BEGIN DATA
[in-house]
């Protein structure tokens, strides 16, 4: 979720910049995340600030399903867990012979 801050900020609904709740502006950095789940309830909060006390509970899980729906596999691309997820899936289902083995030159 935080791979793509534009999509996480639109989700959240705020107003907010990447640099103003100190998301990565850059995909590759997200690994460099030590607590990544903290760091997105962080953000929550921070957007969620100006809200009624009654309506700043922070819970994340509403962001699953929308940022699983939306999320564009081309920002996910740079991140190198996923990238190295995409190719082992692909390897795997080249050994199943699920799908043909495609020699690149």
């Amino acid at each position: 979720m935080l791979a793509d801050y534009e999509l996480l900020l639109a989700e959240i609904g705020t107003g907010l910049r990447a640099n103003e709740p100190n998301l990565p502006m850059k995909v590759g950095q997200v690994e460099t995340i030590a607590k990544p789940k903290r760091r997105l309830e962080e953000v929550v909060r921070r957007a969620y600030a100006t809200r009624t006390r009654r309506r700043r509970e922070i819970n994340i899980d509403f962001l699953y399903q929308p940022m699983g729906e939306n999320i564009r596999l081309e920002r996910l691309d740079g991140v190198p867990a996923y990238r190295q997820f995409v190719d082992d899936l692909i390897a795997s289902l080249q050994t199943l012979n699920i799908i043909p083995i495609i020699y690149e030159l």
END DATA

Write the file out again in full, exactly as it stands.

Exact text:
[in-house]
């Protein structure tokens, strides 16, 4: 979720910049995340600030399903867990012979 801050900020609904709740502006950095789940309830909060006390509970899980729906596999691309997820899936289902083995030159 935080791979793509534009999509996480639109989700959240705020107003907010990447640099103003100190998301990565850059995909590759997200690994460099030590607590990544903290760091997105962080953000929550921070957007969620100006809200009624009654309506700043922070819970994340509403962001699953929308940022699983939306999320564009081309920002996910740079991140190198996923990238190295995409190719082992692909390897795997080249050994199943699920799908043909495609020699690149």
């Amino acid at each position: 979720m935080l791979a793509d801050y534009e999509l996480l900020l639109a989700e959240i609904g705020t107003g907010l910049r990447a640099n103003e709740p100190n998301l990565p502006m850059k995909v590759g950095q997200v690994e460099t995340i030590a607590k990544p789940k903290r760091r997105l309830e962080e953000v929550v909060r921070r957007a969620y600030a100006t809200r009624t006390r009654r309506r700043r509970e922070i819970n994340i899980d509403f962001l699953y399903q929308p940022m699983g729906e939306n999320i564009r596999l081309e920002r996910l691309d740079g991140v190198p867990a996923y990238r190295q997820f995409v190719d082992d899936l692909i390897a795997s289902l080249q050994t199943l012979n699920i799908i043909p083995i495609i020699y690149e030159l």